Publisher description for The 100-year secret : Britain's hidden WWII massacre / Benjamin Jacobs ; with Eugene Pool.
Bibliographic record and links to related information available from the Library of Congress catalog
Information from electronic data provided by the publisher. May be incomplete or contain other coding.
On May 3, 1945, the Royal Air Force attacked a fleet of ships carrying ten thousand survivors of the Neuengamme concentration camp. The war was nearly over, and the survivors had endured one of history's most hellish ordeals, only to die at the hand of their allies.
The bodies, in the striped black-and-white uniforms of camp prisoners, were soon washing ashore on the beach by the town of Timmendorf, near the Baltic port of Neustadt. Benjamin Jacobs, then twenty-five, survived by escaping the hold and clinging to wreckage. He was one of only 350 survivors, and one of the last of those. Days before, Jacobs had boarded the Cap Arcona, along with thousands of other prisoners. A commandeered luxury liner, the Cap Arcona was a dilapidated wreck. Nearby, the freighter Theilbeck, in similar condition, was also attacked.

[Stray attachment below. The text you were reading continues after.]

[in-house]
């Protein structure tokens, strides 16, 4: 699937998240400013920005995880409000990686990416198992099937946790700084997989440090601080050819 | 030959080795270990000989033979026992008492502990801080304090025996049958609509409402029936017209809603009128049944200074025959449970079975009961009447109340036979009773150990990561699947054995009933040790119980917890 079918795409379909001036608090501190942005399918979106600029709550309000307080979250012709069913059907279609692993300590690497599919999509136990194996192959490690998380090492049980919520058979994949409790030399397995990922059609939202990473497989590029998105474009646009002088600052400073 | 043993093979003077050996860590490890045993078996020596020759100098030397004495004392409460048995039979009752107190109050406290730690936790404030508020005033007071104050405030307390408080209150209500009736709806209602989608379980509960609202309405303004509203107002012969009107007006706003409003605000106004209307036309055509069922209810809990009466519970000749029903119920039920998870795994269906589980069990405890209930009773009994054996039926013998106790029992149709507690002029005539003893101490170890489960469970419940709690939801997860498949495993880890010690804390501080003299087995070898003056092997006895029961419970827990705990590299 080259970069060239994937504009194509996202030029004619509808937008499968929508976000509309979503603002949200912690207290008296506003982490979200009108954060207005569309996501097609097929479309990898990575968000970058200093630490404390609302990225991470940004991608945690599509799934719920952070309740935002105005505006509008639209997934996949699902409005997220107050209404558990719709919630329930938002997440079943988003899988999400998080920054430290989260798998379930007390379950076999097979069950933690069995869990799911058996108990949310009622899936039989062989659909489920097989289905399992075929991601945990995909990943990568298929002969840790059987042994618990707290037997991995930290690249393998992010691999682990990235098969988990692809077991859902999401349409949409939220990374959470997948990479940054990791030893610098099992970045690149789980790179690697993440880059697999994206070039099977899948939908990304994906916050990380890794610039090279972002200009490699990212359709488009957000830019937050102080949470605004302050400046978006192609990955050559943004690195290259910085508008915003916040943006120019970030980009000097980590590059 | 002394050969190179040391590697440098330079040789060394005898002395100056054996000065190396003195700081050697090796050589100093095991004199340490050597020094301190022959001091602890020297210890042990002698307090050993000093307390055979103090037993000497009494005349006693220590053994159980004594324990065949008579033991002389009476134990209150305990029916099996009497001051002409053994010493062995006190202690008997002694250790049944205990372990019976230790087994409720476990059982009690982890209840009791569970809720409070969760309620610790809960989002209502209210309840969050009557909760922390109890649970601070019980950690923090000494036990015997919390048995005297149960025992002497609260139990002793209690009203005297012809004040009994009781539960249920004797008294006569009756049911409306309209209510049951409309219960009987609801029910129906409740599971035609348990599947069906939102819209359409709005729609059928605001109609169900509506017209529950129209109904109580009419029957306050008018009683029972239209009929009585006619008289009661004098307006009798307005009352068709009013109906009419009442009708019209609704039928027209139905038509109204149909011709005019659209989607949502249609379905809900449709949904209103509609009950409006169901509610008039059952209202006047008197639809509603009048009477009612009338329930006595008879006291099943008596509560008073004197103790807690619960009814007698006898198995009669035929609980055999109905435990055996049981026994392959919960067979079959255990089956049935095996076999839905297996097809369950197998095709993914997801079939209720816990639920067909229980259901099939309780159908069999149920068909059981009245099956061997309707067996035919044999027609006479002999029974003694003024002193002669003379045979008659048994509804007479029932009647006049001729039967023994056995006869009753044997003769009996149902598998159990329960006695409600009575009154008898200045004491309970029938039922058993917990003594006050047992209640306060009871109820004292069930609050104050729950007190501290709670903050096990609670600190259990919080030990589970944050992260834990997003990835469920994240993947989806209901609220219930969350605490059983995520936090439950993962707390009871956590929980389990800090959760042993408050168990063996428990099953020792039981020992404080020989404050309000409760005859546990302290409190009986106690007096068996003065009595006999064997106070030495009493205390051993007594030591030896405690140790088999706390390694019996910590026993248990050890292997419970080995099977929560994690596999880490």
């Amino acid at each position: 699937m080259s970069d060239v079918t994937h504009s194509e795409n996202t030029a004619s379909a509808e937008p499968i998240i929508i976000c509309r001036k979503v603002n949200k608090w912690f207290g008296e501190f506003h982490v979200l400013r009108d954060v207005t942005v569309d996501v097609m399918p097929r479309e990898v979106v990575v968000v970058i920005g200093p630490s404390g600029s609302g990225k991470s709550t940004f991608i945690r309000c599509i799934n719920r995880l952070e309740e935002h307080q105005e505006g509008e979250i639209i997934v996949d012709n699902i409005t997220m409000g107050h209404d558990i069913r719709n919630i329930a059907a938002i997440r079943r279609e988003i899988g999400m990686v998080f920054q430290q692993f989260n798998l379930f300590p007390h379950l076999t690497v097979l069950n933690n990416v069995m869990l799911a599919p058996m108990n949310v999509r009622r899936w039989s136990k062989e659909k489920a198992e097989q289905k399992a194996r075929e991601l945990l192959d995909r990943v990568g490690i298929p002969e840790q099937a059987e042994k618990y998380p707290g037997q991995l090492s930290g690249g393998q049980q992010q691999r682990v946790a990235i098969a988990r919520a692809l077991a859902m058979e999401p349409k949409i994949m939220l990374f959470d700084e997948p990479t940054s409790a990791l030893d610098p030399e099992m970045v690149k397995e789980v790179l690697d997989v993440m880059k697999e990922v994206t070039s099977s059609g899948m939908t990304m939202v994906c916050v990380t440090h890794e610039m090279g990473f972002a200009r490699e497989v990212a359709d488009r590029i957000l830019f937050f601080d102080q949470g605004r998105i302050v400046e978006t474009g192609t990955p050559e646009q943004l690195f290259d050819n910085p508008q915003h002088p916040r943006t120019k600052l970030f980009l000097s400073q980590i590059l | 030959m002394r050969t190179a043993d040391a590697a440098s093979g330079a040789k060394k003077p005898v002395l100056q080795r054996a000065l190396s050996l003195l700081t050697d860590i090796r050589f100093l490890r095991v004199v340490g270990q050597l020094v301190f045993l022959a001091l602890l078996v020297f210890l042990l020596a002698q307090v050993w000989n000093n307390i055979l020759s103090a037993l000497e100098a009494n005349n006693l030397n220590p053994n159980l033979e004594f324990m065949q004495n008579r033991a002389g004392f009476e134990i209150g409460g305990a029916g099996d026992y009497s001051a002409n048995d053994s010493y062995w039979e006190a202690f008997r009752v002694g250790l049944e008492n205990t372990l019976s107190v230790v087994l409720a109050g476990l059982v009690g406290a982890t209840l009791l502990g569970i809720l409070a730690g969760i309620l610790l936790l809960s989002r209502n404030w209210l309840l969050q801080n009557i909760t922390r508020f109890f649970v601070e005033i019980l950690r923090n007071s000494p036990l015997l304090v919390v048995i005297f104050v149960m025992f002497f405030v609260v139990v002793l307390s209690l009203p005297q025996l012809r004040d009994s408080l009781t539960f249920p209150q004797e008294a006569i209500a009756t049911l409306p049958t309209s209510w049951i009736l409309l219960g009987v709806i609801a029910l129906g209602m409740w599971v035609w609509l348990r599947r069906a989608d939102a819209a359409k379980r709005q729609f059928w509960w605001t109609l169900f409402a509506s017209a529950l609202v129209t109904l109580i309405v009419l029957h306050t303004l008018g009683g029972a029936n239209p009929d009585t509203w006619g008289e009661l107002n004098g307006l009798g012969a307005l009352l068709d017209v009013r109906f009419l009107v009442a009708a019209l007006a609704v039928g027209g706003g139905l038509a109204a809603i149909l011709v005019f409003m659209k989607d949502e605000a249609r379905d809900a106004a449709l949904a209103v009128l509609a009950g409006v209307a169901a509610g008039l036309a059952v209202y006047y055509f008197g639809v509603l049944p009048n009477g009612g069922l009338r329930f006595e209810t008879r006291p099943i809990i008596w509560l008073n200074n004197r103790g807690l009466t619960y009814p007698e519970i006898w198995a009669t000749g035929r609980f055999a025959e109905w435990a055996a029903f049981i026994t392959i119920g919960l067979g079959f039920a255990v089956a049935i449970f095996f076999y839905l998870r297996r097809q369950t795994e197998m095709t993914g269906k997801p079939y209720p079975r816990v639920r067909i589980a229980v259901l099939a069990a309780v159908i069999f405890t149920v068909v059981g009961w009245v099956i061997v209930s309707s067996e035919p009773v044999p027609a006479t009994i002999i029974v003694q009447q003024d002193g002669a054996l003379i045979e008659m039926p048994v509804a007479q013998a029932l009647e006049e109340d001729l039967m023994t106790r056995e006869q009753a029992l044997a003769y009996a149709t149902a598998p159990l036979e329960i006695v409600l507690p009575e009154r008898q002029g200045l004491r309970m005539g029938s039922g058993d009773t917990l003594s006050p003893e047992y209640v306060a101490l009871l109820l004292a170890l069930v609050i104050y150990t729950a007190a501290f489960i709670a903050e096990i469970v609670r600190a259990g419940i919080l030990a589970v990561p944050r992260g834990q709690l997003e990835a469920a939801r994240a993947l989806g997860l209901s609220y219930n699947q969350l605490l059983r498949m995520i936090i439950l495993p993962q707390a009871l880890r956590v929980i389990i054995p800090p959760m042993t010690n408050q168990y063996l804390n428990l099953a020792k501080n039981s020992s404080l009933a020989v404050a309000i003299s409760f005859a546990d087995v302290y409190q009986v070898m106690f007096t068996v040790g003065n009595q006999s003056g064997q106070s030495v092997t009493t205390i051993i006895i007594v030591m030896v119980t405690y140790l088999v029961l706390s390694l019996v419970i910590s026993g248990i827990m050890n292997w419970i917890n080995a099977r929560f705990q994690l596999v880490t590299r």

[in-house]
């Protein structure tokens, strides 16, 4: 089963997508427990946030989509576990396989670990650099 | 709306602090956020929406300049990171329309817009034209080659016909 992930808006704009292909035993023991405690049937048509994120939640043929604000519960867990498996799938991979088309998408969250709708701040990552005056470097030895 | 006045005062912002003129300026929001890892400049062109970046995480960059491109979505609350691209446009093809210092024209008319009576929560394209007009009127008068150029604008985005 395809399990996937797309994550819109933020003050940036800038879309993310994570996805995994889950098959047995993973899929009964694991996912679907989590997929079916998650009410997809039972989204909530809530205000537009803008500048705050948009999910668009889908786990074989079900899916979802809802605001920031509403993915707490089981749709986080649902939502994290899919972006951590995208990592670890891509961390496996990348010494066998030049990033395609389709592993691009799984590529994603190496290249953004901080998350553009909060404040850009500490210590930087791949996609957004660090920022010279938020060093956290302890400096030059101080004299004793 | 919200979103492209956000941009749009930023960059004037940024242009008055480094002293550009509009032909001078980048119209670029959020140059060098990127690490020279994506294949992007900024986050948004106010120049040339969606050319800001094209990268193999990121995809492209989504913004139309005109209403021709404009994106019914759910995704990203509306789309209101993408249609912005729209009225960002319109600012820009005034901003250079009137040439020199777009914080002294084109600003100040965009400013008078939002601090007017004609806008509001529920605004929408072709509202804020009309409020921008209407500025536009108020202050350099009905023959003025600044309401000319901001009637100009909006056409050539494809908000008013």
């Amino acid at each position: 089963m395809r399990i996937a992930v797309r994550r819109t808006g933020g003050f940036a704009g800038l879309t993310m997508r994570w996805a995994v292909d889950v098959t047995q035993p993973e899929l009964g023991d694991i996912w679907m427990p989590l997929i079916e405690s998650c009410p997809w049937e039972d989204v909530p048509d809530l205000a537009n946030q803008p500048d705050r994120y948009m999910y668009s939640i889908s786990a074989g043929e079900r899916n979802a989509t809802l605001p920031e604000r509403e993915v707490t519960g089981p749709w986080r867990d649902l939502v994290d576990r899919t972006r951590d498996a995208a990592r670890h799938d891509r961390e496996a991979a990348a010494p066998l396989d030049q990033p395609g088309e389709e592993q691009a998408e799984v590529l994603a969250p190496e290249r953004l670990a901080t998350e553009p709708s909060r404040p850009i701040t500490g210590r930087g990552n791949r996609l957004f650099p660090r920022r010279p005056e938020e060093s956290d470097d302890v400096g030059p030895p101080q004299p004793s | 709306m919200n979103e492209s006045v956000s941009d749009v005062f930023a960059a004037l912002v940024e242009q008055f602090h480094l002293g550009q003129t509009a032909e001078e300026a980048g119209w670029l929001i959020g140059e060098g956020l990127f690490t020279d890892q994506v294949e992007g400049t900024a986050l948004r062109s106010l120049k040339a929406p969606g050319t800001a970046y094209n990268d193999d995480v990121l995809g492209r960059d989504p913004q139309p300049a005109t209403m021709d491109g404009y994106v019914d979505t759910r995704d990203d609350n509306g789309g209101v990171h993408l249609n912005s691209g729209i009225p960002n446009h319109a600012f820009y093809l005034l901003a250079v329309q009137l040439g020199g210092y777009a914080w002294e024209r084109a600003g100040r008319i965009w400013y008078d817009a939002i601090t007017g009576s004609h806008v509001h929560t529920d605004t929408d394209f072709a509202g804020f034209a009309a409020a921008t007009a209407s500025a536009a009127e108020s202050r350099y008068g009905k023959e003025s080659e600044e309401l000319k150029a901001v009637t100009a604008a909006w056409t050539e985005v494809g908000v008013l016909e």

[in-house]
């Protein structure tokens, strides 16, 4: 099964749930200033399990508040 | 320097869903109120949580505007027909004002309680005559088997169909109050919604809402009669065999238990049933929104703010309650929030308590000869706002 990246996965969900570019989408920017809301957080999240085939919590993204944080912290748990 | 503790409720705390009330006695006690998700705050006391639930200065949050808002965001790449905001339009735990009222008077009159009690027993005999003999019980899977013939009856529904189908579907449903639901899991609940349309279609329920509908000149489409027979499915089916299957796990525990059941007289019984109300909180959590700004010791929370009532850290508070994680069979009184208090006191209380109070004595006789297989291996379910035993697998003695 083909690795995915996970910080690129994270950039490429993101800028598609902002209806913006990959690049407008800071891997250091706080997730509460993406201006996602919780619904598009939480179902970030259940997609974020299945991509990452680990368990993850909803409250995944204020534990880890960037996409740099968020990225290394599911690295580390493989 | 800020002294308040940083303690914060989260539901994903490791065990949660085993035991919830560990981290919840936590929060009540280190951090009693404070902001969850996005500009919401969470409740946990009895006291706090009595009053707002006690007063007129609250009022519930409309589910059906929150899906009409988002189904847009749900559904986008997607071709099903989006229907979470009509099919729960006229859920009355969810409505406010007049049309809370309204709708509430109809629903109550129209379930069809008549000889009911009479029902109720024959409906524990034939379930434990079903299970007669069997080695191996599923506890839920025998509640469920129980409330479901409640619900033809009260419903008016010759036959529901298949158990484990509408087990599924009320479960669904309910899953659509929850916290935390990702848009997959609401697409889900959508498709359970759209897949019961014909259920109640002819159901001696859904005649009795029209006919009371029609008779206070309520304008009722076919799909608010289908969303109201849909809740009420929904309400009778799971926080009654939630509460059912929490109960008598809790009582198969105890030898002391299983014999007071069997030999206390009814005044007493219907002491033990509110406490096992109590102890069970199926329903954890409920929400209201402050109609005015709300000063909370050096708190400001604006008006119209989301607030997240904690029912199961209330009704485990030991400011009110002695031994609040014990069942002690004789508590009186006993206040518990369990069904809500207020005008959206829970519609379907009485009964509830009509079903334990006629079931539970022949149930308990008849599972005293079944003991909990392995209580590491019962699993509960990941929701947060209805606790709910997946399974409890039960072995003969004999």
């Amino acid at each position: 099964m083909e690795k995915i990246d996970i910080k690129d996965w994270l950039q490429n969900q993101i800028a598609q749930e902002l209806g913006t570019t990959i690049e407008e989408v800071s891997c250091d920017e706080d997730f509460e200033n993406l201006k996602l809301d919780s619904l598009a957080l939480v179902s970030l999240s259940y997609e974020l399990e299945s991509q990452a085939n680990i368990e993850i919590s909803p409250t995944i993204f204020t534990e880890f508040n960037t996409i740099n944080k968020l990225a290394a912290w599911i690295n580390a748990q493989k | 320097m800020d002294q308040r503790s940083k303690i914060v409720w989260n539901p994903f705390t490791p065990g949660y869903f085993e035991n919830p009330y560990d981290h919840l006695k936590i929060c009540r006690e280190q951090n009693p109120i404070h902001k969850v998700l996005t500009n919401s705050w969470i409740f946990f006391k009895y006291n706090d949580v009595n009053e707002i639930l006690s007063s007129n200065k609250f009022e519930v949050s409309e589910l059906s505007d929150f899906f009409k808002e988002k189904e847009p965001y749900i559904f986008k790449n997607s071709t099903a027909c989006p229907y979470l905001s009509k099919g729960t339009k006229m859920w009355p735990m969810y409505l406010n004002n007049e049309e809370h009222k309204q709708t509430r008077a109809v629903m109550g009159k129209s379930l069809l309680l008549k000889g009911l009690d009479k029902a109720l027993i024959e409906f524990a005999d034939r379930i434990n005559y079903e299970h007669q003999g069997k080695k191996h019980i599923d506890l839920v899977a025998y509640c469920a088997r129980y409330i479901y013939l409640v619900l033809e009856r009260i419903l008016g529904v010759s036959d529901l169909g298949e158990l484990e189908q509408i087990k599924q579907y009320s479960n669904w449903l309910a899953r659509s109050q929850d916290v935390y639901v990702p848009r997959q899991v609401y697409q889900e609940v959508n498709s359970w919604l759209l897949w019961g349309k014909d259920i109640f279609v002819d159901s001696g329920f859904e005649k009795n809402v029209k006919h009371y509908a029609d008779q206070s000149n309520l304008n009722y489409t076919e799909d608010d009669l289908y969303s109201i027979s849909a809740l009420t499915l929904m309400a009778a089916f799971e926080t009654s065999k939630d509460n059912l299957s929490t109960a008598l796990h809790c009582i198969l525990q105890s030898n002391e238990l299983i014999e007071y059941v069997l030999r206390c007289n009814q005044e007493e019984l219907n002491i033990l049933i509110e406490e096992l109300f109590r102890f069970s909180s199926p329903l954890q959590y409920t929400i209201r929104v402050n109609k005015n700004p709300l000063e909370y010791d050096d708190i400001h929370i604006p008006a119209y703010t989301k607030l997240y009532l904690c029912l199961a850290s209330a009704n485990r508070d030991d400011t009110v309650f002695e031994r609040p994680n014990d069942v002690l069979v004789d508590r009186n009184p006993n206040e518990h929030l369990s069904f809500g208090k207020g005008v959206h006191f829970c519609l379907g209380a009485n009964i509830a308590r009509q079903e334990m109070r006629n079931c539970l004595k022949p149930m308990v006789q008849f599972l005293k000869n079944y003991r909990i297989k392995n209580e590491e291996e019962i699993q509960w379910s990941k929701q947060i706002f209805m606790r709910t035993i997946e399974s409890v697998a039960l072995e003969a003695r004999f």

There is reason to believe the Germans were intending to sink it themselves. Though they claimed the prisoners were headed to Sweden, the ships may have been nonfunctional. The RAF believed the ships contained escaping SS officers. Tragically, British intelligence may have known who was on the ships, which may explain why the RAF has sealed the records until 2045. This story appears in no history books-not in Germany, England, or the United States. No one tells it. So Benjamin Jacobs must.
Library of Congress subject headings for this publication: World War, 1939-1945 Prisoners and prisons, German, Bombing, Aerial Germany Lčubeck Bay, World War, 1939-1945 Aerial operations, British, Cap Arcona (Ship)Neustadt in Holstein (Germany) History 20th century, Jacobs, Benjamin, 1919-World War, 1939-1945 Personal narratives, Jewish